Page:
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For many years, the majority of paleontologists believed that fossils lost all organic material during the fossilization process. They believed that any soft tissue would have either rotted away or been eaten by scavengers. However, in 2007, this idea was disproven.

MOR 1125Edit

In 2007, paleontologists Jack Horner and Mary Schweitzer reluctantly broke open the femur of a Tyrannosaurus rex. When they put the specimen in an acid bath, they discovered soft tissues and proteins inside it. While no DNA was preserved, they did manage to uncover some of the tyrannosaur's protein code. From this, the DNA code could be deduced. While some scientists thought that the tissues were merely biofilm, a closer examination proved that they were almost certainly blood vessels.

Proteins discovered in dinosaur fossilsEdit

Tyrannosaurus rex (MOR 1125)Edit

Collagen, type |, alpha 1: Amino acid sequence (Source 1):

       1 gatgapgiag apgfpgarga pgpqgpsgap gpkxxxxxxx xxxxxxxxxx xxxxxxxxxx
      61 xxxxxxxxxx xxxxxxxxxx xxxxxxxxxx xxxxxxxxxx xxxxxxxxxx xxxxxxxxxx
     121 xxxxxxxxxx xxxxxxxxxx xxxxxxxxxx xxxxxxxxxx xxxxxxxxxx xxxxxxxxxx
     181 xxxxxxxxxx xxxxxxxxxx xxxxxxxxxx xxxxxxxxxx xxxxxxxxxx xxxxxxxxxx
     241 xxxxxxxxxx xxxxxxxxxx xxxxxxxxxx xxxxxxxxxx xxxxxxxxgv qgppgpqgpr
     301 xxxxxxxxxx xxxxxxxxxx xxxxxxxxxx xxxxxxxxxx xxxxxxxxxx xxxxxxxxxx
     361 xxxxxxxxxx xxxxxxxxxx xxxxxxxxxx xxxxxxxxxx xxxxxxxxxx xxxxxxxxxx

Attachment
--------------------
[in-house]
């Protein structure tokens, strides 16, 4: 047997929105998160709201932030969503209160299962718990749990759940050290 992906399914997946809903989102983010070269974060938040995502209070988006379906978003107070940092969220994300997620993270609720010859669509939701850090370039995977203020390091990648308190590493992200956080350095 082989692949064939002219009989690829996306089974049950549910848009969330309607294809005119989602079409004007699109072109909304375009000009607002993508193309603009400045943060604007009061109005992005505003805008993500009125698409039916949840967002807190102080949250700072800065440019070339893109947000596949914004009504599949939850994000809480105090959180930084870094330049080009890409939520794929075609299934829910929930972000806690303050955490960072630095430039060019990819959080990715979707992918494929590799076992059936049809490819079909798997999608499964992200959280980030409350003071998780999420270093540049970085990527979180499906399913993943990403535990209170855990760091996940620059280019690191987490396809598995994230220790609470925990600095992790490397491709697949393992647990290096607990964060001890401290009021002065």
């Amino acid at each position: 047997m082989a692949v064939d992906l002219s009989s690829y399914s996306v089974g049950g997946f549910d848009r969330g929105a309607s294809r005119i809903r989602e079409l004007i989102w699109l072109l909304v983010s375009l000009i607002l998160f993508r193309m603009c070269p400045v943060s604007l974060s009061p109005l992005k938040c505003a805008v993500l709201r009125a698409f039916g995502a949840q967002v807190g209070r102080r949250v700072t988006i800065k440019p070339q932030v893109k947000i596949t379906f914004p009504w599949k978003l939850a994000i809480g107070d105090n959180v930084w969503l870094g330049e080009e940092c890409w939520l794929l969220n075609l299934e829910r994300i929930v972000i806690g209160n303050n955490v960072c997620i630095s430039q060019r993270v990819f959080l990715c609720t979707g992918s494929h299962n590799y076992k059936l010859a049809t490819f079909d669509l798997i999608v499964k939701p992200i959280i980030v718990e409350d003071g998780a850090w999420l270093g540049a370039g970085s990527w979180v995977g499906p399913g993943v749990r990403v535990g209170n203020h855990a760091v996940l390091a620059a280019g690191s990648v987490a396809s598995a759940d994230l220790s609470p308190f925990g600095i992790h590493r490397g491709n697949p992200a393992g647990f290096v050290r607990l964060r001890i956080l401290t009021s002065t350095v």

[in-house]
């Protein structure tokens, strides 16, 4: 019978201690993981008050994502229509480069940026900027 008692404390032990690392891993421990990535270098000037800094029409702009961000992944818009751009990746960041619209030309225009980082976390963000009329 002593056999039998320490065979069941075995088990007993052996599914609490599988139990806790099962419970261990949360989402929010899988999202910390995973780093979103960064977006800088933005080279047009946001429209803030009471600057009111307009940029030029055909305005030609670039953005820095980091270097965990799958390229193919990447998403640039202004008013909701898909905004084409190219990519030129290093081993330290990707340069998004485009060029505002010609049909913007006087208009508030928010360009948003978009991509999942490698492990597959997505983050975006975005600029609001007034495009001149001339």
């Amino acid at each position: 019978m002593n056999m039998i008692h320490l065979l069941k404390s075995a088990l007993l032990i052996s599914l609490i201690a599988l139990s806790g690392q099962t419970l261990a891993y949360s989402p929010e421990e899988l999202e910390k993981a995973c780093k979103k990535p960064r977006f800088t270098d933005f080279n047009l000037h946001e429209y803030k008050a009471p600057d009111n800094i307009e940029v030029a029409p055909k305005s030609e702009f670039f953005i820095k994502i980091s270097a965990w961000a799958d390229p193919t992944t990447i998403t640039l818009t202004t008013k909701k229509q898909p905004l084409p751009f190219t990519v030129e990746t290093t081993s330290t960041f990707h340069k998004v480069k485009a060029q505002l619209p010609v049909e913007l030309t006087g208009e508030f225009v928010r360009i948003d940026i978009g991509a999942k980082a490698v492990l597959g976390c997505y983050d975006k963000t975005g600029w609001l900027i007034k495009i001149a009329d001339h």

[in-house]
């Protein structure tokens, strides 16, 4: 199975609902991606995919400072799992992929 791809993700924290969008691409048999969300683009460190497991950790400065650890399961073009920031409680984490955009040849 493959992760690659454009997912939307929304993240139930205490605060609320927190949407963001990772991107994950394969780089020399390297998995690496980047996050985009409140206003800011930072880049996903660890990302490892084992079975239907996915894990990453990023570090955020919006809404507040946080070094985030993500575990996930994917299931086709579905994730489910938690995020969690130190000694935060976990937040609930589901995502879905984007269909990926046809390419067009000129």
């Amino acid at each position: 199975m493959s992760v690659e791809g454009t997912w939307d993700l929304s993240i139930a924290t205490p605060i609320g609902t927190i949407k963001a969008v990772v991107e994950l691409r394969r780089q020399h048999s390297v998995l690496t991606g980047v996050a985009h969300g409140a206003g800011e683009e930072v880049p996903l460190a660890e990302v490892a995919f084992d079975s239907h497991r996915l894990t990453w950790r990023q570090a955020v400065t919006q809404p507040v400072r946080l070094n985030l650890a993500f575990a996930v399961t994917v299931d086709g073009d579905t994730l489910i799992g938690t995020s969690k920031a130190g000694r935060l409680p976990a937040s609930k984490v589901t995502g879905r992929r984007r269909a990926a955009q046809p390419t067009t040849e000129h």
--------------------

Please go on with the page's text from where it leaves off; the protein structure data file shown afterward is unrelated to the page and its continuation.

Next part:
421 xxxxxxxxxx xxxxxxxxxx xxxxxxxxxx xxxxxxxxxx xxxxxxxxgs agppgatgfp
     481 gaagrxxxxx xxxxxxxxxx xxxxxxxxxx xxxxxxxxxx xxxxxxxxxx xxxxxxxxxx
     541 xxxxxxxxxx xxxxxxxxxx xgvvglpgqr

Collagen, type |, alpha 2: Amino acid sequence (Source 2):

      1 glpgesgavg pagpigsr

Collagen, type ||, alpha 1: Amino acid sequence (Source 3):

      1 glvgapglrg lpgk

Brachylophosaurus canadensis (Leonardo)Edit

Collagen, type |, alpha 2: Amino acid sequence (Source 4):

     1 gsngepgsag ppgpaglrgl pgesgavgpa gppgsr

Collagen, type |, alpha 1: Amino acid sequence (Source 5):

      1 gatgapgiag apgfpgargp sgpqgpsgap gpkgvqgppg pqgprgltgp igppgpagap
     61 gdkgeagpsg ppgptgargs agppgatgfp gaagrgetgp agpagppgpa gar

Translation into DNA codeEdit

By themselves, proteins are essentially useless for cloning dinosaurs. However, by looking at the protein code, the DNA code can be deduced. For example, it is possible to take this actual piece of Tyrannosaurus protein code:

     gatgapgiagapgfpgargapgpqgpsgapgpk

And translate it into DNA code:

   GGNGCNACNGGNGCNCCNGGNATHGCNGGNGCNCCNGGNTTYCCNGGN 
   GCNMGNGGNGCNCCNGGNCCNCARGGNCCNWSNGGNGCNCCNGGNCCNAAR

However, as mentioned in the MOR 1125 article, the complete genome of a Tyrannosaurus contains 1.77-2.32 billion letters. This means that we still have to find more proteins before we can clone one. In addition, only 4% of the DNA coded for proteins. This is where the idea of DNA in amber comes to mind.

SourcesEdit

1. http://www.ncbi.nlm.nih.gov/protein/P0C2W2.2

2. http://www.ncbi.nlm.nih.gov/protein/P0C2W4.1

3. http://www.ncbi.nlm.nih.gov/protein/P0C2W3.1

4. http://www.ncbi.nlm.nih.gov/protein/P86290.1

5. http://www.ncbi.nlm.nih.gov/protein/P86289.1

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